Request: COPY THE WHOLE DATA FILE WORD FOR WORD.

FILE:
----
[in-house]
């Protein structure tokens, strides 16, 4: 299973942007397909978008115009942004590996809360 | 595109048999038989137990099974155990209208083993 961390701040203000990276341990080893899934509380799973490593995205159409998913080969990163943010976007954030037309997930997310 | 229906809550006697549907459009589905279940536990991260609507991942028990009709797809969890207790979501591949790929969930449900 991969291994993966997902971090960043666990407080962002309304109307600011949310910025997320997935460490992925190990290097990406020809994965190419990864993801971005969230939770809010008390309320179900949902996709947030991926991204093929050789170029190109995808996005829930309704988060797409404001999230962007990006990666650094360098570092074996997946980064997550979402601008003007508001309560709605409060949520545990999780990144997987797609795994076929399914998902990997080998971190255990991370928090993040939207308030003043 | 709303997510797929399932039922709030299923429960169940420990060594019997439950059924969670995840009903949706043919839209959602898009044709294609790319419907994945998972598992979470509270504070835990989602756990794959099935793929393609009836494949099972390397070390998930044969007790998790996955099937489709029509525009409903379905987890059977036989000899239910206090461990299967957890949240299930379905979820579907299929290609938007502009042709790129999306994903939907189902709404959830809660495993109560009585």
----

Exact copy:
[in-house]
């Protein structure tokens, strides 16, 4: 299973942007397909978008115009942004590996809360 | 595109048999038989137990099974155990209208083993 961390701040203000990276341990080893899934509380799973490593995205159409998913080969990163943010976007954030037309997930997310 | 229906809550006697549907459009589905279940536990991260609507991942028990009709797809969890207790979501591949790929969930449900 991969291994993966997902971090960043666990407080962002309304109307600011949310910025997320997935460490992925190990290097990406020809994965190419990864993801971005969230939770809010008390309320179900949902996709947030991926991204093929050789170029190109995808996005829930309704988060797409404001999230962007990006990666650094360098570092074996997946980064997550979402601008003007508001309560709605409060949520545990999780990144997987797609795994076929399914998902990997080998971190255990991370928090993040939207308030003043 | 709303997510797929399932039922709030299923429960169940420990060594019997439950059924969670995840009903949706043919839209959602898009044709294609790319419907994945998972598992979470509270504070835990989602756990794959099935793929393609009836494949099972390397070390998930044969007790998790996955099937489709029509525009409903379905987890059977036989000899239910206090461990299967957890949240299930379905979820579907299929290609938007502009042709790129999306994903939907189902709404959830809660495993109560009585």